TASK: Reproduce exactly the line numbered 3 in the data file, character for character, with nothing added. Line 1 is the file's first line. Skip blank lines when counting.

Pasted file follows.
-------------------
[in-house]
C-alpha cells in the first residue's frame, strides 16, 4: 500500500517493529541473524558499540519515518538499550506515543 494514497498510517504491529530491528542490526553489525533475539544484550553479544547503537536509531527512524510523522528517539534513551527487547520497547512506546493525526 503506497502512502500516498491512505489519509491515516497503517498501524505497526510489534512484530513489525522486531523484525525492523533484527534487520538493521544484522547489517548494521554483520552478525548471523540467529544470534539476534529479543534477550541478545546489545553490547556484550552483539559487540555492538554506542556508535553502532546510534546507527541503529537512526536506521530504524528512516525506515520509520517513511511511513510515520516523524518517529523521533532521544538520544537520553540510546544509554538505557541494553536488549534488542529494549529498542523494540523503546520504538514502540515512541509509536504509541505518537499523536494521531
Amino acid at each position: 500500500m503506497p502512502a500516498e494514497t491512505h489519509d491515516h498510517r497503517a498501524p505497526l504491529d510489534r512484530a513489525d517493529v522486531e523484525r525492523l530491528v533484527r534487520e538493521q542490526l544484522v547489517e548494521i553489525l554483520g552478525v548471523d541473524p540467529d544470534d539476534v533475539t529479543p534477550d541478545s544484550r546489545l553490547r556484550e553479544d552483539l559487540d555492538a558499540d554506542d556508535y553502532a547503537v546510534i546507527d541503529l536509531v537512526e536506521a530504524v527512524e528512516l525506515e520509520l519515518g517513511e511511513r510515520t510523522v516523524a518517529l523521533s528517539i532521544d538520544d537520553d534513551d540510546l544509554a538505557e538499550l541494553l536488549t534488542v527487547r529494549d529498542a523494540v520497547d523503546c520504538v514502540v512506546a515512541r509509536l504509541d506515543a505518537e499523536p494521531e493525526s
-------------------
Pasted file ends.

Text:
Amino acid at each position: 500500500m503506497p502512502a500516498e494514497t491512505h489519509d491515516h498510517r497503517a498501524p505497526l504491529d510489534r512484530a513489525d517493529v522486531e523484525r525492523l530491528v533484527r534487520e538493521q542490526l544484522v547489517e548494521i553489525l554483520g552478525v548471523d541473524p540467529d544470534d539476534v533475539t529479543p534477550d541478545s544484550r546489545l553490547r556484550e553479544d552483539l559487540d555492538a558499540d554506542d556508535y553502532a547503537v546510534i546507527d541503529l536509531v537512526e536506521a530504524v527512524e528512516l525506515e520509520l519515518g517513511e511511513r510515520t510523522v516523524a518517529l523521533s528517539i532521544d538520544d537520553d534513551d540510546l544509554a538505557e538499550l541494553l536488549t534488542v527487547r529494549d529498542a523494540v520497547d523503546c520504538v514502540v512506546a515512541r509509536l504509541d506515543a505518537e499523536p494521531e493525526s